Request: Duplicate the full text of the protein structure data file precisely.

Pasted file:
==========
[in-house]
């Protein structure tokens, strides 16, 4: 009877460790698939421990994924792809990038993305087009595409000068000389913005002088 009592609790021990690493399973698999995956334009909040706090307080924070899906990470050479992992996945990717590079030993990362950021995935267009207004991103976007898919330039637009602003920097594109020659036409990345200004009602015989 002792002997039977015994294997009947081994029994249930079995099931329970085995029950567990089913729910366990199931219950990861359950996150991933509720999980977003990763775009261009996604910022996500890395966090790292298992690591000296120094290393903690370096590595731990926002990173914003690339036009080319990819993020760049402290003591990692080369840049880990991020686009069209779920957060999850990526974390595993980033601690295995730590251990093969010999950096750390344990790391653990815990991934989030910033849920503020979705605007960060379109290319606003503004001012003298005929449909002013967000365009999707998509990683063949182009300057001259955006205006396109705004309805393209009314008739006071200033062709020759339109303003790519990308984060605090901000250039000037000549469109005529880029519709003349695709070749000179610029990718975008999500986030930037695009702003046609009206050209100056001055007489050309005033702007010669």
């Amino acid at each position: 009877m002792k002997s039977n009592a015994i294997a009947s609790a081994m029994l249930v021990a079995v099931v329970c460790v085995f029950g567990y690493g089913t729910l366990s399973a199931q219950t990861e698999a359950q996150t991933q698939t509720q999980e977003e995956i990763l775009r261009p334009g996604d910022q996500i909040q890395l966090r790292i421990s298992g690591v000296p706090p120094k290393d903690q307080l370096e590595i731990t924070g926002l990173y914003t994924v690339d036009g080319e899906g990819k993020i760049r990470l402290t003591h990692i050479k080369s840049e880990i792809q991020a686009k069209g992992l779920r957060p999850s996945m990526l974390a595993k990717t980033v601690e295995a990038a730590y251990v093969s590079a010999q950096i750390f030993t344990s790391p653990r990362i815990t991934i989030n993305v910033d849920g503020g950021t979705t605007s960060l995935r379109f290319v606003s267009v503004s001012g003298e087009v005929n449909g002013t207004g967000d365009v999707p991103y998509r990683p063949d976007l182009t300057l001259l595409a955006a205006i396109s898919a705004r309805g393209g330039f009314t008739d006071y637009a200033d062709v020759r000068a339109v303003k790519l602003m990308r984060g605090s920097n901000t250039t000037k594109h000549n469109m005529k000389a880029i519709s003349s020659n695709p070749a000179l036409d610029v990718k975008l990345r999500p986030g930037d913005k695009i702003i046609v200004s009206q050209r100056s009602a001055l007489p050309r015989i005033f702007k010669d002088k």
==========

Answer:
[in-house]
């Protein structure tokens, strides 16, 4: 009877460790698939421990994924792809990038993305087009595409000068000389913005002088 009592609790021990690493399973698999995956334009909040706090307080924070899906990470050479992992996945990717590079030993990362950021995935267009207004991103976007898919330039637009602003920097594109020659036409990345200004009602015989 002792002997039977015994294997009947081994029994249930079995099931329970085995029950567990089913729910366990199931219950990861359950996150991933509720999980977003990763775009261009996604910022996500890395966090790292298992690591000296120094290393903690370096590595731990926002990173914003690339036009080319990819993020760049402290003591990692080369840049880990991020686009069209779920957060999850990526974390595993980033601690295995730590251990093969010999950096750390344990790391653990815990991934989030910033849920503020979705605007960060379109290319606003503004001012003298005929449909002013967000365009999707998509990683063949182009300057001259955006205006396109705004309805393209009314008739006071200033062709020759339109303003790519990308984060605090901000250039000037000549469109005529880029519709003349695709070749000179610029990718975008999500986030930037695009702003046609009206050209100056001055007489050309005033702007010669």
């Amino acid at each position: 009877m002792k002997s039977n009592a015994i294997a009947s609790a081994m029994l249930v021990a079995v099931v329970c460790v085995f029950g567990y690493g089913t729910l366990s399973a199931q219950t990861e698999a359950q996150t991933q698939t509720q999980e977003e995956i990763l775009r261009p334009g996604d910022q996500i909040q890395l966090r790292i421990s298992g690591v000296p706090p120094k290393d903690q307080l370096e590595i731990t924070g926002l990173y914003t994924v690339d036009g080319e899906g990819k993020i760049r990470l402290t003591h990692i050479k080369s840049e880990i792809q991020a686009k069209g992992l779920r957060p999850s996945m990526l974390a595993k990717t980033v601690e295995a990038a730590y251990v093969s590079a010999q950096i750390f030993t344990s790391p653990r990362i815990t991934i989030n993305v910033d849920g503020g950021t979705t605007s960060l995935r379109f290319v606003s267009v503004s001012g003298e087009v005929n449909g002013t207004g967000d365009v999707p991103y998509r990683p063949d976007l182009t300057l001259l595409a955006a205006i396109s898919a705004r309805g393209g330039f009314t008739d006071y637009a200033d062709v020759r000068a339109v303003k790519l602003m990308r984060g605090s920097n901000t250039t000037k594109h000549n469109m005529k000389a880029i519709s003349s020659n695709p070749a000179l036409d610029v990718k975008l990345r999500p986030g930037d913005k695009i702003i046609v200004s009206q050209r100056s009602a001055l007489p050309r015989i005033f702007k010669d002088k």